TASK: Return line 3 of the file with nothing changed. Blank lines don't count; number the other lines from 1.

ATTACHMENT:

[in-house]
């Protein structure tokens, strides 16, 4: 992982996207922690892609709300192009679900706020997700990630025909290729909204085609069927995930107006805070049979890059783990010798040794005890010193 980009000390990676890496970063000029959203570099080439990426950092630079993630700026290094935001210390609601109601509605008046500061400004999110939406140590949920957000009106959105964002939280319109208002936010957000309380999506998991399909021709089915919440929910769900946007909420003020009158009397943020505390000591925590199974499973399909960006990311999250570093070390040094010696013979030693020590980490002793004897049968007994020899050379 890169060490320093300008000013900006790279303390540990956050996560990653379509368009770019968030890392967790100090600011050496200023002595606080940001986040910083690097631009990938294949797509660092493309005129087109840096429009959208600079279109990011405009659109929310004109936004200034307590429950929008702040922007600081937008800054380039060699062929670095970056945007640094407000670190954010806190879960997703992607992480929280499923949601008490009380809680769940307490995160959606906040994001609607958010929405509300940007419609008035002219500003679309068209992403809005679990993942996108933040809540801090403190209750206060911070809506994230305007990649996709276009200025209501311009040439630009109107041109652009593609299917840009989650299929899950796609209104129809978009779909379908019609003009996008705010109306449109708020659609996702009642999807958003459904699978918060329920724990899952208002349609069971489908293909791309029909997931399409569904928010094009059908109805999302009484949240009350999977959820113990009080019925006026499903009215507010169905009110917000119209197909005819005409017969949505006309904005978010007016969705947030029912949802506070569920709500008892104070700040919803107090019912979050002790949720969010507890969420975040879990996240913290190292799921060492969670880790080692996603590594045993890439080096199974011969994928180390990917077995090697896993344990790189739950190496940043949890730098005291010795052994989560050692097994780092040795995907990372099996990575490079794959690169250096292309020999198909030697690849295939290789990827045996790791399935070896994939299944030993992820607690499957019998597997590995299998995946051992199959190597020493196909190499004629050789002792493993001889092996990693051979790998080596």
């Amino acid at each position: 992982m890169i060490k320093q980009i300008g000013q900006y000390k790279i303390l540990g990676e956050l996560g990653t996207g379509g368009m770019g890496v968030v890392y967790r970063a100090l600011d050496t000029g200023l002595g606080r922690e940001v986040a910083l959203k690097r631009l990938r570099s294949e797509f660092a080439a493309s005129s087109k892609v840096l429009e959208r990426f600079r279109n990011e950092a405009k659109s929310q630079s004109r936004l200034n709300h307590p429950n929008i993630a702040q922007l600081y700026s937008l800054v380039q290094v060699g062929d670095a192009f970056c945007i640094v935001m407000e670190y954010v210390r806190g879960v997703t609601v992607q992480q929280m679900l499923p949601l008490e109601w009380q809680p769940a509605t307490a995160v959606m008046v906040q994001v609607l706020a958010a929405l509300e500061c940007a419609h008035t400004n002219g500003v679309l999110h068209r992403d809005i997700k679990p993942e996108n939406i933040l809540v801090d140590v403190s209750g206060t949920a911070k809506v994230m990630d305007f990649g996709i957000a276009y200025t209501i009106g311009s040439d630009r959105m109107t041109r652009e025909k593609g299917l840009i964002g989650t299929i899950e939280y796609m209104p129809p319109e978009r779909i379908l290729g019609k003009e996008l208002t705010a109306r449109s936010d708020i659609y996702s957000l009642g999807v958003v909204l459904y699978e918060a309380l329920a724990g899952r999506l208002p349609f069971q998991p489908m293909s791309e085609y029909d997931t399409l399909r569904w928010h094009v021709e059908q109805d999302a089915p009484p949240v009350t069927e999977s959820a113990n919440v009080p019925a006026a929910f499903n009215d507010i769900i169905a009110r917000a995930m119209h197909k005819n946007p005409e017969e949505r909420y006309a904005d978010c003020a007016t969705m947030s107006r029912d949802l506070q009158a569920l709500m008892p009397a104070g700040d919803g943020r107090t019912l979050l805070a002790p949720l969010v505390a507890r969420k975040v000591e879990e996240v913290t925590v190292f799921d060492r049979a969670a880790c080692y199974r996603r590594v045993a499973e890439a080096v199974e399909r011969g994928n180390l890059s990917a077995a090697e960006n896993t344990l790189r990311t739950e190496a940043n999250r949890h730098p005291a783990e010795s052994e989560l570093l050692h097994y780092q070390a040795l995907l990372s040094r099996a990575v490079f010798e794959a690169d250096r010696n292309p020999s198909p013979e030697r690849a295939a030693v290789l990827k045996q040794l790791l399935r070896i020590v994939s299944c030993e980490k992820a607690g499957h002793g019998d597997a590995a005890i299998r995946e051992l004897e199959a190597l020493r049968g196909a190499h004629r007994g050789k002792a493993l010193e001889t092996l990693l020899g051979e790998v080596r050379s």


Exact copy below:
């Amino acid at each position: 992982m890169i060490k320093q980009i300008g000013q900006y000390k790279i303390l540990g990676e956050l996560g990653t996207g379509g368009m770019g890496v968030v890392y967790r970063a100090l600011d050496t000029g200023l002595g606080r922690e940001v986040a910083l959203k690097r631009l990938r570099s294949e797509f660092a080439a493309s005129s087109k892609v840096l429009e959208r990426f600079r279109n990011e950092a405009k659109s929310q630079s004109r936004l200034n709300h307590p429950n929008i993630a702040q922007l600081y700026s937008l800054v380039q290094v060699g062929d670095a192009f970056c945007i640094v935001m407000e670190y954010v210390r806190g879960v997703t609601v992607q992480q929280m679900l499923p949601l008490e109601w009380q809680p769940a509605t307490a995160v959606m008046v906040q994001v609607l706020a958010a929405l509300e500061c940007a419609h008035t400004n002219g500003v679309l999110h068209r992403d809005i997700k679990p993942e996108n939406i933040l809540v801090d140590v403190s209750g206060t949920a911070k809506v994230m990630d305007f990649g996709i957000a276009y200025t209501i009106g311009s040439d630009r959105m109107t041109r652009e025909k593609g299917l840009i964002g989650t299929i899950e939280y796609m209104p129809p319109e978009r779909i379908l290729g019609k003009e996008l208002t705010a109306r449109s936010d708020i659609y996702s957000l009642g999807v958003v909204l459904y699978e918060a309380l329920a724990g899952r999506l208002p349609f069971q998991p489908m293909s791309e085609y029909d997931t399409l399909r569904w928010h094009v021709e059908q109805d999302a089915p009484p949240v009350t069927e999977s959820a113990n919440v009080p019925a006026a929910f499903n009215d507010i769900i169905a009110r917000a995930m119209h197909k005819n946007p005409e017969e949505r909420y006309a904005d978010c003020a007016t969705m947030s107006r029912d949802l506070q009158a569920l709500m008892p009397a104070g700040d919803g943020r107090t019912l979050l805070a002790p949720l969010v505390a507890r969420k975040v000591e879990e996240v913290t925590v190292f799921d060492r049979a969670a880790c080692y199974r996603r590594v045993a499973e890439a080096v199974e399909r011969g994928n180390l890059s990917a077995a090697e960006n896993t344990l790189r990311t739950e190496a940043n999250r949890h730098p005291a783990e010795s052994e989560l570093l050692h097994y780092q070390a040795l995907l990372s040094r099996a990575v490079f010798e794959a690169d250096r010696n292309p020999s198909p013979e030697r690849a295939a030693v290789l990827k045996q040794l790791l399935r070896i020590v994939s299944c030993e980490k992820a607690g499957h002793g019998d597997a590995a005890i299998r995946e051992l004897e199959a190597l020493r049968g196909a190499h004629r007994g050789k002792a493993l010193e001889t092996l990693l020899g051979e790998v080596r050379s």